Farewell to a Friend departed

Thou art gone to the grave, but we will not deplore thee

Author: Reginald Heber
Published in 306 hymnals

Printable scores: PDF, MusicXML
Audio files: MIDI

Representative Text

1 Thou art gone to the grave, but we will not deplore thee,
Though sorrow and darkness encompass the tomb:
The Saviour has passed through its portals before thee,
The lamp of his love is thy guide through the gloom,
The lamp of his love is thy guide through the gloom.

2 Thou art gone to the grave; we no longer behold thee,
Nor tread the rough path of the world by thy side;
The wide arms of mercy were spread to infold thee,
And sinners may hope, since the Sinless hath died.

3 Thou art gone to the grave, but 'twere wrong to deplore thee,
When God was thy ransom, thy guardian, and guide;
He gave thee, he took thee, and soon he'll restore thee,
Where death hath no sting, since the Saviour hath died.

Source: The Seventh-Day Adventist Hymn and Tune Book: for use in divine worship #971

Author: Reginald Heber

Reginald Heber was born in 1783 into a wealthy, educated family. He was a bright youth, translating a Latin classic into English verse by the time he was seven, entering Oxford at 17, and winning two awards for his poetry during his time there. After his graduation he became rector of his father's church in the village of Hodnet near Shrewsbury in the west of England where he remained for 16 years. He was appointed Bishop of Calcutta in 1823 and worked tirelessly for three years until the weather and travel took its toll on his health and he died of a stroke. Most of his 57 hymns, which include "Holy, Holy, Holy," are still in use today. -- Greg Scheer, 1995… Go to person page >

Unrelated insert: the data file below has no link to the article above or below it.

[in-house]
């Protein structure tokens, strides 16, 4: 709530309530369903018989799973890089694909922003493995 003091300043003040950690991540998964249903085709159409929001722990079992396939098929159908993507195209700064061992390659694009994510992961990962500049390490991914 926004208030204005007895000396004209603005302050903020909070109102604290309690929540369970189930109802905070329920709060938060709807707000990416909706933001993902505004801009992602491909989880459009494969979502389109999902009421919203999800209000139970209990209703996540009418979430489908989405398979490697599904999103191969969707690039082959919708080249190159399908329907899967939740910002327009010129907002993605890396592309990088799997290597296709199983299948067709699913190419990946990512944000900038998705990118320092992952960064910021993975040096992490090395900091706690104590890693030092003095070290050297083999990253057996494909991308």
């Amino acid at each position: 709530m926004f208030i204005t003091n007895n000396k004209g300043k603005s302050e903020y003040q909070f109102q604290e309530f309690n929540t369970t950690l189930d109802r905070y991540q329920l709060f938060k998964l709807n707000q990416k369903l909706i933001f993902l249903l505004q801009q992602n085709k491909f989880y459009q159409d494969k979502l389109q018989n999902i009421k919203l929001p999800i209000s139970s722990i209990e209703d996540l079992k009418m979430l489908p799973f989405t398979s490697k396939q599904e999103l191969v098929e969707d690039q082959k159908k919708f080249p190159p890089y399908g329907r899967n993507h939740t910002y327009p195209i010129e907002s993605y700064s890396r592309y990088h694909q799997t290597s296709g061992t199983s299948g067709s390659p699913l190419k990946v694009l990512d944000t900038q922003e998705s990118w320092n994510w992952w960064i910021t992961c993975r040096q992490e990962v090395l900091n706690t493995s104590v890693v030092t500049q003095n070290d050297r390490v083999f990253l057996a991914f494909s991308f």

Text Information

First Line: Thou art gone to the grave, but we will not deplore thee
Title: Farewell to a Friend departed
Author: Reginald Heber
Language: English
Copyright: Public Domain


Thou art gone to the grave! but we will not deplore thee. Bishop R. Heber. [Death and Burial.] Was written in Decem¬ber, 1818, on the death of his daughter, aged six months. (Memoirs, volines i. p. 501.) So far as is at present known its earliest publication was in the Rev. Carus Wilson's Friendly Visitor, for August, 1824. It is also found, with variations, in stanza iii. in a volume of Sacred Poetry, Edin.: W. Oliphant, N.D. In 1827, the text, as in the Friendly Visitor, was included in Bp. Heber's posthumous Hymns, p. 150. It is rendered into Latin by R. Bingham in his Hymnologia Christiana Latina, 1871, as "Mortuos inter resides, et absens."

--John Julian, Dictionary of Hymnology (1907)



Instances (1 - 3 of 3)

The Baptist Hymnal #645


The Cyber Hymnal #6675

The Sacred Harp #158

Include 303 pre-1979 instances
Suggestions or corrections? Contact us